Often it means advocating for diversity in children’s books, opening doors for other margnialized peoples, and making sure that I alone am not “the diversity” that the organization is seeking.  It means remembering that I have a platform to share my culture, experience, and worldview in a space that many of my Black writing peers have not had. It means fulfilling a dream and being a voice for my people.  It means passing down knowledge and creating a cultural legacy. It means creating visibility for Black Canadians when our existence is often erased. It means that I get to be a pioneer in a growing field of diverse literature for young people.  It means a Black child can go into a bookstore and find a book that helps them to better understand themselves. It means that other children can read books that help them understand their friends, loved ones, and community members more. It means holding space for underrepresented voices at the table.  It means also knowing when to engage and when to take a step back and let others to do the necessary work. 





Janice Lynn Mather, MFA, Yoga Instructor


Place of residence: Vancouver, British Columbia, Canada

Books: Learning to Breathe (Simon & Schuster, 2018)

Upcoming title: Facing the Sun (Simon & Schuster, 2020)

My next book is Facing the Sun.  It’s the story of four girls—Nia, KeeKee, Faith and Eve—as their beachside community faces the threat of development and loss of access to the places they call home.  At the same time, the girls are navigating personal struggles—a seriously ill parent, an overbearing mother, family secrets, and opportunities to betray one another in small or huge ways.   

The story looks at if and how we find power when things seem out of our control, and whether, when big changes come to our lives, old relationships get left behind, or shifted and adapted to meet the new reality.

You can find Facing the Sun in stores August 4th, 2020.

What does it mean to be a Black-Canadian author?

For me, it’s a broadening of identity and an expansion of community.  I grew up in the Bahamas, with a Jamaican mother who moved to England as a child, and a Bahamian father, and I moved to Canada right at the start of my 20s.  With my family background, I grew up with a sense of connection to Caribbean and Black British cultures.  Proximity to the US meant a degree of knowledge and exposure to that culture as well.  

Making Canada my home and spending all of my adult life here has been a welcome opportunity to learn about—and be welcomed into—another aspect of the Black experience, to add my own stories to the Canadian conversation, to explore where similarities with other places lie, and to consider what is unique here.  It’s really meaningful to be able to make a country your home partway through your life, and be welcomed as an author that belongs in that place.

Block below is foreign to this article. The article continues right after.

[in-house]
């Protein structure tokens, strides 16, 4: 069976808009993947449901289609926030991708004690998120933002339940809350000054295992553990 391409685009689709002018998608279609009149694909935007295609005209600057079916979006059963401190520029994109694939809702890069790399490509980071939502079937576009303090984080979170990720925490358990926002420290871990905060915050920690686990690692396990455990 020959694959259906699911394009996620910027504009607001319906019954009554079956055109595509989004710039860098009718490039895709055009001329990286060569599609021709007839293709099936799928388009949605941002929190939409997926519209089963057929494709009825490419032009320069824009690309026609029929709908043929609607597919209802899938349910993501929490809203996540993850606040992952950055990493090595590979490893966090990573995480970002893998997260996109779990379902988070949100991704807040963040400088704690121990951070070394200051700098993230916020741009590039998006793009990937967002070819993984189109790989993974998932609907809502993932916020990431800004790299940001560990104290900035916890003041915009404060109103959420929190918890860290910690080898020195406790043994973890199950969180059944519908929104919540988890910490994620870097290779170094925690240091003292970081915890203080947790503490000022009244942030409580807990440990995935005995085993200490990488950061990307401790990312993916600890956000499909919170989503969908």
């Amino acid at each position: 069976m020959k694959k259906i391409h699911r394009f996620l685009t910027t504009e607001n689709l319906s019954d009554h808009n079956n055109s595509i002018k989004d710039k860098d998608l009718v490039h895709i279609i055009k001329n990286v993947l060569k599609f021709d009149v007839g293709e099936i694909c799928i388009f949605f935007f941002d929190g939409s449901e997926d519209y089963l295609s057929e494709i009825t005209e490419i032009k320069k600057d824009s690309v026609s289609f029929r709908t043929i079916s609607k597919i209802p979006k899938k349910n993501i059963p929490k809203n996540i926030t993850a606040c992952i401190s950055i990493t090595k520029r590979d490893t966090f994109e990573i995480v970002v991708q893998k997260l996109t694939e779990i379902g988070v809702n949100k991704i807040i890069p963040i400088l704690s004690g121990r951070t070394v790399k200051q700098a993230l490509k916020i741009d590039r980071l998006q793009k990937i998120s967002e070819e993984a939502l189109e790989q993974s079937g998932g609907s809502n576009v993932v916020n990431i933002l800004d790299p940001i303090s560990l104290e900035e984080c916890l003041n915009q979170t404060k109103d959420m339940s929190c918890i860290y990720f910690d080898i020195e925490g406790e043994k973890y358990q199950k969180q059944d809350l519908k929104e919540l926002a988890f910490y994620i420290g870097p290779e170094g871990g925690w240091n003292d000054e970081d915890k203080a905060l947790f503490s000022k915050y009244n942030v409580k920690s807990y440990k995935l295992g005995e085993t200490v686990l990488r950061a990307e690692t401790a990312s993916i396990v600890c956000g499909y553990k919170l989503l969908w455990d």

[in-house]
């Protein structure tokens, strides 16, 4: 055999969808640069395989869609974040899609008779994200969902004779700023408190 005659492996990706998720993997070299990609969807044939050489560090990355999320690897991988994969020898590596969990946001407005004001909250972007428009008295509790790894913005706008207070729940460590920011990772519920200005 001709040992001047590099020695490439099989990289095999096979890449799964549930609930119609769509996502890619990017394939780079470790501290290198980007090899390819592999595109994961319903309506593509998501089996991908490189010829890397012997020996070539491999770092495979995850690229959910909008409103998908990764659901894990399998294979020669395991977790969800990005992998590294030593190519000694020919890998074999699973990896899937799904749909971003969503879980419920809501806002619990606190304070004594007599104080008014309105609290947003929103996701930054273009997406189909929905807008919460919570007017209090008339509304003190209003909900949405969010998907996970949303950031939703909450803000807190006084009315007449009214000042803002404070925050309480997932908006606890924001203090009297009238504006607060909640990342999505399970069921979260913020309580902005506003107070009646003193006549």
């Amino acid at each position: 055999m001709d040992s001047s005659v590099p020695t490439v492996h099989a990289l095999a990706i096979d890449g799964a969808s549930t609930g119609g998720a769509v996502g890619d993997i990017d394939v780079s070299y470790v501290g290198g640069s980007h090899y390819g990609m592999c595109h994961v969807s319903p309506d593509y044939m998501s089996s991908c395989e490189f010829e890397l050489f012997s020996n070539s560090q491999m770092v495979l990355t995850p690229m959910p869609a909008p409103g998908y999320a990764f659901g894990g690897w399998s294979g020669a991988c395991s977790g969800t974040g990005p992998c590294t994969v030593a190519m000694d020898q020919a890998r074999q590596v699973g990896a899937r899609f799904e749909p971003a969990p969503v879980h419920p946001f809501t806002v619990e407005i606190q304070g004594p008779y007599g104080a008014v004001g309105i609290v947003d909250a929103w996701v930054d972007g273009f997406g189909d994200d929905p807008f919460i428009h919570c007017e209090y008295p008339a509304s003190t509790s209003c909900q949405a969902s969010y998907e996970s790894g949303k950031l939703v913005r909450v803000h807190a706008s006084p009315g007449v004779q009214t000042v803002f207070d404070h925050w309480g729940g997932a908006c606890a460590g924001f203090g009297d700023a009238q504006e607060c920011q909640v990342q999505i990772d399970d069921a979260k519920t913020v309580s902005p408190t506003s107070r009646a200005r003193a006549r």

Sarah Raughley, PhD 


Hometown: southern Ontario, Canada

Books: Legacy of Light (Simon & Schuster, 2018); Siege of Shadows (Simon & Schuster, 2017); Fate of Flames (Simon & Schuster, 2016); Feather Bound (Watkins Media, 2014)

Upcoming title:

A trilogy, right now with the first book titled The Bones of Ruin. Alternate History Victorian London is the stage of a penultimate worldwide battle with an African tightrope walker as the centre of it all.

What does it mean to be a Black-Canadian author?

It means being a voice for kids like me who might of grown up thinking we didn't have one.




Rahma Rodaah*


Place of birth: Hargeisa, Somalia

City of residence: Edmonton, Alberta, Canada

Books: Muhiimah’s Quest illustrated by Daria Horb; Brother for Sale illustrated by Fuuji Takashi

Upcoming title:  I am currently working on working on writing a humorous picture book that tackles the realities of having a sibling with food allergies. I wanted to bring awareness to this common issue and how a family can navigate this difficult reality with humour and gratitude.

What does it mean to be a Black-Canadian author?

 I am proud to be a black Canadian author because Canada welcomed my family after we fled our homeland, and it's where I learned to read and fell in love with books. But have to say, I never saw myself reflected in any of those pages that captivated my attention. The Canada I saw on the streets full of different people, cultures, dialects, and faiths were simply not there in those books.